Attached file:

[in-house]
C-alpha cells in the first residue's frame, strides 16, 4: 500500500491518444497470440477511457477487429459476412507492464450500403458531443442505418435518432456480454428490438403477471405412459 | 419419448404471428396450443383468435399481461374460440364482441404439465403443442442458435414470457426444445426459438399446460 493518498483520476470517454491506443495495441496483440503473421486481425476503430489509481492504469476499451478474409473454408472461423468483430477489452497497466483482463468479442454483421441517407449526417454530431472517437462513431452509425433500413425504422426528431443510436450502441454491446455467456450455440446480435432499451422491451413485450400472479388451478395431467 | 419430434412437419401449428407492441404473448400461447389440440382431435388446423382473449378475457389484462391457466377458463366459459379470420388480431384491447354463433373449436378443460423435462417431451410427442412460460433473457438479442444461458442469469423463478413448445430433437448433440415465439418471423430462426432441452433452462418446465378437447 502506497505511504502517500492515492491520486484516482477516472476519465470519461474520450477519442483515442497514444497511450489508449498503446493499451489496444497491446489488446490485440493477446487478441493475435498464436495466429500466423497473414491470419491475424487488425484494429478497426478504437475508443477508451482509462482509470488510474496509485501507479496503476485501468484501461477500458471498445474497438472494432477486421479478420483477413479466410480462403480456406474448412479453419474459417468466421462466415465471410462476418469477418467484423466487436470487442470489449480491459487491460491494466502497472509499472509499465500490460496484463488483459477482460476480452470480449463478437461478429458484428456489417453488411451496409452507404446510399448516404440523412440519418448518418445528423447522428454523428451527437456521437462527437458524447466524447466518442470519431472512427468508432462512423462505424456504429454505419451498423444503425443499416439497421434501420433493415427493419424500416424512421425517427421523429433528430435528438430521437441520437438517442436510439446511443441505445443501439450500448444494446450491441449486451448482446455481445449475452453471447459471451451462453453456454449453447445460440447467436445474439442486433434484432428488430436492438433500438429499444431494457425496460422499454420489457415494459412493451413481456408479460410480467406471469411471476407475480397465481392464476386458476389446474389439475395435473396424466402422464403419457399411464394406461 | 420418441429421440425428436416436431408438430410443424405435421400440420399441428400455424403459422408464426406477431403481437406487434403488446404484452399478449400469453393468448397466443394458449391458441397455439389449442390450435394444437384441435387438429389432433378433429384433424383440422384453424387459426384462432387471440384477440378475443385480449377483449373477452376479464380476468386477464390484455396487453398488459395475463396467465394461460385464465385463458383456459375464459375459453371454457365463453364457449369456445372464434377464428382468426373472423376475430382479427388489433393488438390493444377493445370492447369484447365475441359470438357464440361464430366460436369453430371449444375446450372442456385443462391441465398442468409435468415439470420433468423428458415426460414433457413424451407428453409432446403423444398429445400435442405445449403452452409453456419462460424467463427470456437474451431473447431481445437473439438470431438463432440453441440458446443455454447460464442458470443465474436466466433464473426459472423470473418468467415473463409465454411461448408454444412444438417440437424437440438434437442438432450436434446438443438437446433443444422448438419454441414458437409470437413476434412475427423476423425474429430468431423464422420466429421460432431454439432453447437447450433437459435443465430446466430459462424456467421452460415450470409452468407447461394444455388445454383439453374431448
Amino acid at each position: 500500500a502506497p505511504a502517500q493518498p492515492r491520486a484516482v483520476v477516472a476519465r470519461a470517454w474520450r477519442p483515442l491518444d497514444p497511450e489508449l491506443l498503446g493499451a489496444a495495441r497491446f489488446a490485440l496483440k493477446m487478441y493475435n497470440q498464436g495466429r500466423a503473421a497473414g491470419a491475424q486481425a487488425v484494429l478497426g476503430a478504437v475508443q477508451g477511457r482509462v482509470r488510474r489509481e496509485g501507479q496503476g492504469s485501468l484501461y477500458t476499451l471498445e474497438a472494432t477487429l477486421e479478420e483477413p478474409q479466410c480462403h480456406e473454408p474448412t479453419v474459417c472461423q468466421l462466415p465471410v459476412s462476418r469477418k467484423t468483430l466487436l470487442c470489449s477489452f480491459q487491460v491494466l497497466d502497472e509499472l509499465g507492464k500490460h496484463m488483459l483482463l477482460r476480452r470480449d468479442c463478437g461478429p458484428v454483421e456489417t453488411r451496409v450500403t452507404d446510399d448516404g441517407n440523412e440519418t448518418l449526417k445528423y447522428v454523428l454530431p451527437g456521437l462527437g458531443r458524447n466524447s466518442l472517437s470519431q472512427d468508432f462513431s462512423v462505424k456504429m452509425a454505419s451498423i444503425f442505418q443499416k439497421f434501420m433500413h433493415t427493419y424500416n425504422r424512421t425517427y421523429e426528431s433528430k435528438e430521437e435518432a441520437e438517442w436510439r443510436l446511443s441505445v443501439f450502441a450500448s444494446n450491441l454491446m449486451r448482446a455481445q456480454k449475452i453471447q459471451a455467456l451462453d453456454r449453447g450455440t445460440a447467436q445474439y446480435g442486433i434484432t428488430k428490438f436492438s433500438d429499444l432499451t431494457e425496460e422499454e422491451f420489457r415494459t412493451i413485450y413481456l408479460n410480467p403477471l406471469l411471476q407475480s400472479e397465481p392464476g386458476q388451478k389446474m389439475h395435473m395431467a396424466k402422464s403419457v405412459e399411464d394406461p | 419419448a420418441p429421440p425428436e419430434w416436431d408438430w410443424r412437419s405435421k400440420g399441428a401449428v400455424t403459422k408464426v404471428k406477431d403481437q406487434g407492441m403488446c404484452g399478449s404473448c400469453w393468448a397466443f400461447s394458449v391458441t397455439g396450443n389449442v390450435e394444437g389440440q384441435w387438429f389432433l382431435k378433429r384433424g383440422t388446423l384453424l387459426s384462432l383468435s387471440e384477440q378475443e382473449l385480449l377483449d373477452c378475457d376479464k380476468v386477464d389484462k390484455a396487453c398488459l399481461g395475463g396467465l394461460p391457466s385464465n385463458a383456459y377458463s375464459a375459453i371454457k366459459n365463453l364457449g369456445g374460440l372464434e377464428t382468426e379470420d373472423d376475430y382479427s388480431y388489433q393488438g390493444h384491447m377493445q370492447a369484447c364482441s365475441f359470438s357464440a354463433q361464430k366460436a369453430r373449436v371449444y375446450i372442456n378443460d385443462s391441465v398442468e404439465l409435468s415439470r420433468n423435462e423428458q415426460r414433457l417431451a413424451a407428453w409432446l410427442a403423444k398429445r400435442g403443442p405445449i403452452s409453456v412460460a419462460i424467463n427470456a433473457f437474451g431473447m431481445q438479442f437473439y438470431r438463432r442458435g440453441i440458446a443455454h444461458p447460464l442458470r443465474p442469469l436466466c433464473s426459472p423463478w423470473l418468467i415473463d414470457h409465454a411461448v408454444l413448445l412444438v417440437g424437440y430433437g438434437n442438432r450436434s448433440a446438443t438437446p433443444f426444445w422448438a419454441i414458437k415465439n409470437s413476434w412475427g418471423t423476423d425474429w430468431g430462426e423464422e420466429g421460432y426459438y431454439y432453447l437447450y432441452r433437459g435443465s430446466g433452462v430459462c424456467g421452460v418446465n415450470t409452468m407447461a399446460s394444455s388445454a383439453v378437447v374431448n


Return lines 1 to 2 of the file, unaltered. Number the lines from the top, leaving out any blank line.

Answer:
[in-house]
C-alpha cells in the first residue's frame, strides 16, 4: 500500500491518444497470440477511457477487429459476412507492464450500403458531443442505418435518432456480454428490438403477471405412459 | 419419448404471428396450443383468435399481461374460440364482441404439465403443442442458435414470457426444445426459438399446460 493518498483520476470517454491506443495495441496483440503473421486481425476503430489509481492504469476499451478474409473454408472461423468483430477489452497497466483482463468479442454483421441517407449526417454530431472517437462513431452509425433500413425504422426528431443510436450502441454491446455467456450455440446480435432499451422491451413485450400472479388451478395431467 | 419430434412437419401449428407492441404473448400461447389440440382431435388446423382473449378475457389484462391457466377458463366459459379470420388480431384491447354463433373449436378443460423435462417431451410427442412460460433473457438479442444461458442469469423463478413448445430433437448433440415465439418471423430462426432441452433452462418446465378437447 502506497505511504502517500492515492491520486484516482477516472476519465470519461474520450477519442483515442497514444497511450489508449498503446493499451489496444497491446489488446490485440493477446487478441493475435498464436495466429500466423497473414491470419491475424487488425484494429478497426478504437475508443477508451482509462482509470488510474496509485501507479496503476485501468484501461477500458471498445474497438472494432477486421479478420483477413479466410480462403480456406474448412479453419474459417468466421462466415465471410462476418469477418467484423466487436470487442470489449480491459487491460491494466502497472509499472509499465500490460496484463488483459477482460476480452470480449463478437461478429458484428456489417453488411451496409452507404446510399448516404440523412440519418448518418445528423447522428454523428451527437456521437462527437458524447466524447466518442470519431472512427468508432462512423462505424456504429454505419451498423444503425443499416439497421434501420433493415427493419424500416424512421425517427421523429433528430435528438430521437441520437438517442436510439446511443441505445443501439450500448444494446450491441449486451448482446455481445449475452453471447459471451451462453453456454449453447445460440447467436445474439442486433434484432428488430436492438433500438429499444431494457425496460422499454420489457415494459412493451413481456408479460410480467406471469411471476407475480397465481392464476386458476389446474389439475395435473396424466402422464403419457399411464394406461 | 420418441429421440425428436416436431408438430410443424405435421400440420399441428400455424403459422408464426406477431403481437406487434403488446404484452399478449400469453393468448397466443394458449391458441397455439389449442390450435394444437384441435387438429389432433378433429384433424383440422384453424387459426384462432387471440384477440378475443385480449377483449373477452376479464380476468386477464390484455396487453398488459395475463396467465394461460385464465385463458383456459375464459375459453371454457365463453364457449369456445372464434377464428382468426373472423376475430382479427388489433393488438390493444377493445370492447369484447365475441359470438357464440361464430366460436369453430371449444375446450372442456385443462391441465398442468409435468415439470420433468423428458415426460414433457413424451407428453409432446403423444398429445400435442405445449403452452409453456419462460424467463427470456437474451431473447431481445437473439438470431438463432440453441440458446443455454447460464442458470443465474436466466433464473426459472423470473418468467415473463409465454411461448408454444412444438417440437424437440438434437442438432450436434446438443438437446433443444422448438419454441414458437409470437413476434412475427423476423425474429430468431423464422420466429421460432431454439432453447437447450433437459435443465430446466430459462424456467421452460415450470409452468407447461394444455388445454383439453374431448